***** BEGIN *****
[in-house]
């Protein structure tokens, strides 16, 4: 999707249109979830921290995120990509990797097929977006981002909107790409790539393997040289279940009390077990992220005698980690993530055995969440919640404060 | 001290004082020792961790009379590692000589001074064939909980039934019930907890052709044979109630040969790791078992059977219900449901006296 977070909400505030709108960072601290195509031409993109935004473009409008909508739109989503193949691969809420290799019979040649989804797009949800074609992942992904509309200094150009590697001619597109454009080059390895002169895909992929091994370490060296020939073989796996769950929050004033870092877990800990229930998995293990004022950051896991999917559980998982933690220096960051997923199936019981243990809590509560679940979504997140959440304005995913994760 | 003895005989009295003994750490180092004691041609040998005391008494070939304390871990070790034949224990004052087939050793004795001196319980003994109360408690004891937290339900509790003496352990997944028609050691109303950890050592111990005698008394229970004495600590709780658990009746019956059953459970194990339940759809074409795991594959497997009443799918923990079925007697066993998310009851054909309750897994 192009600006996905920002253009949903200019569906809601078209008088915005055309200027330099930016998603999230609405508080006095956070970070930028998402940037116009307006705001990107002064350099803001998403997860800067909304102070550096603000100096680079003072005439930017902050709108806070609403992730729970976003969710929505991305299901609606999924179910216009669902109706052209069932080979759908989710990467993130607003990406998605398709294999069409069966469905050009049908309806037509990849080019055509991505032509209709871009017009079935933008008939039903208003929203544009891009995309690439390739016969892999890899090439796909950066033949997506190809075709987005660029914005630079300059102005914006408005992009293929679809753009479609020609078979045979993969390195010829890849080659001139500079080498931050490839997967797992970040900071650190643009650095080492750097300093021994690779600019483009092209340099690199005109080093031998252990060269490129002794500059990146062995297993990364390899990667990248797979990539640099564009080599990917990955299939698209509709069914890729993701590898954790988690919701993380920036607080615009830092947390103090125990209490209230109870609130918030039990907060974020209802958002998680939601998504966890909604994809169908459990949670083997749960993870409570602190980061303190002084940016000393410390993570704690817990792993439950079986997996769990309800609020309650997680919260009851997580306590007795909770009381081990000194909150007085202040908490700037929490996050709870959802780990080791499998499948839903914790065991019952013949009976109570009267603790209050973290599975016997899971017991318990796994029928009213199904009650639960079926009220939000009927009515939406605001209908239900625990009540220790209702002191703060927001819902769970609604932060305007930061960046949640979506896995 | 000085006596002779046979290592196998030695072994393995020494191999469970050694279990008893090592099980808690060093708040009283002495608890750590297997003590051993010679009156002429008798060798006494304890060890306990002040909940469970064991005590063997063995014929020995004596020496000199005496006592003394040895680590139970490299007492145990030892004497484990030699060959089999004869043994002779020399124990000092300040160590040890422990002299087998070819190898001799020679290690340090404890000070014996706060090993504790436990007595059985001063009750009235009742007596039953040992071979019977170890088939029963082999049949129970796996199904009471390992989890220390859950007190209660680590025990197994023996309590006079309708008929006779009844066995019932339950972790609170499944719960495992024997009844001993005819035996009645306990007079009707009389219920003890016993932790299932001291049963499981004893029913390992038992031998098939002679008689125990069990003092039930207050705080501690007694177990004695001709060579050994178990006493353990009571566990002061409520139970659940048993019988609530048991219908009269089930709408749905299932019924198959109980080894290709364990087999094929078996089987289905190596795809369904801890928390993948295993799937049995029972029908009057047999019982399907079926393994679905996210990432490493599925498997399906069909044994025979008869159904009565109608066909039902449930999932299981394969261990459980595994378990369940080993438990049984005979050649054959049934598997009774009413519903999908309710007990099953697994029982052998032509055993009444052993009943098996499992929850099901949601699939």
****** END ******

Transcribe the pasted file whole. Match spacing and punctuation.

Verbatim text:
[in-house]
């Protein structure tokens, strides 16, 4: 999707249109979830921290995120990509990797097929977006981002909107790409790539393997040289279940009390077990992220005698980690993530055995969440919640404060 | 001290004082020792961790009379590692000589001074064939909980039934019930907890052709044979109630040969790791078992059977219900449901006296 977070909400505030709108960072601290195509031409993109935004473009409008909508739109989503193949691969809420290799019979040649989804797009949800074609992942992904509309200094150009590697001619597109454009080059390895002169895909992929091994370490060296020939073989796996769950929050004033870092877990800990229930998995293990004022950051896991999917559980998982933690220096960051997923199936019981243990809590509560679940979504997140959440304005995913994760 | 003895005989009295003994750490180092004691041609040998005391008494070939304390871990070790034949224990004052087939050793004795001196319980003994109360408690004891937290339900509790003496352990997944028609050691109303950890050592111990005698008394229970004495600590709780658990009746019956059953459970194990339940759809074409795991594959497997009443799918923990079925007697066993998310009851054909309750897994 192009600006996905920002253009949903200019569906809601078209008088915005055309200027330099930016998603999230609405508080006095956070970070930028998402940037116009307006705001990107002064350099803001998403997860800067909304102070550096603000100096680079003072005439930017902050709108806070609403992730729970976003969710929505991305299901609606999924179910216009669902109706052209069932080979759908989710990467993130607003990406998605398709294999069409069966469905050009049908309806037509990849080019055509991505032509209709871009017009079935933008008939039903208003929203544009891009995309690439390739016969892999890899090439796909950066033949997506190809075709987005660029914005630079300059102005914006408005992009293929679809753009479609020609078979045979993969390195010829890849080659001139500079080498931050490839997967797992970040900071650190643009650095080492750097300093021994690779600019483009092209340099690199005109080093031998252990060269490129002794500059990146062995297993990364390899990667990248797979990539640099564009080599990917990955299939698209509709069914890729993701590898954790988690919701993380920036607080615009830092947390103090125990209490209230109870609130918030039990907060974020209802958002998680939601998504966890909604994809169908459990949670083997749960993870409570602190980061303190002084940016000393410390993570704690817990792993439950079986997996769990309800609020309650997680919260009851997580306590007795909770009381081990000194909150007085202040908490700037929490996050709870959802780990080791499998499948839903914790065991019952013949009976109570009267603790209050973290599975016997899971017991318990796994029928009213199904009650639960079926009220939000009927009515939406605001209908239900625990009540220790209702002191703060927001819902769970609604932060305007930061960046949640979506896995 | 000085006596002779046979290592196998030695072994393995020494191999469970050694279990008893090592099980808690060093708040009283002495608890750590297997003590051993010679009156002429008798060798006494304890060890306990002040909940469970064991005590063997063995014929020995004596020496000199005496006592003394040895680590139970490299007492145990030892004497484990030699060959089999004869043994002779020399124990000092300040160590040890422990002299087998070819190898001799020679290690340090404890000070014996706060090993504790436990007595059985001063009750009235009742007596039953040992071979019977170890088939029963082999049949129970796996199904009471390992989890220390859950007190209660680590025990197994023996309590006079309708008929006779009844066995019932339950972790609170499944719960495992024997009844001993005819035996009645306990007079009707009389219920003890016993932790299932001291049963499981004893029913390992038992031998098939002679008689125990069990003092039930207050705080501690007694177990004695001709060579050994178990006493353990009571566990002061409520139970659940048993019988609530048991219908009269089930709408749905299932019924198959109980080894290709364990087999094929078996089987289905190596795809369904801890928390993948295993799937049995029972029908009057047999019982399907079926393994679905996210990432490493599925498997399906069909044994025979008869159904009565109608066909039902449930999932299981394969261990459980595994378990369940080993438990049984005979050649054959049934598997009774009413519903999908309710007990099953697994029982052998032509055993009444052993009943098996499992929850099901949601699939």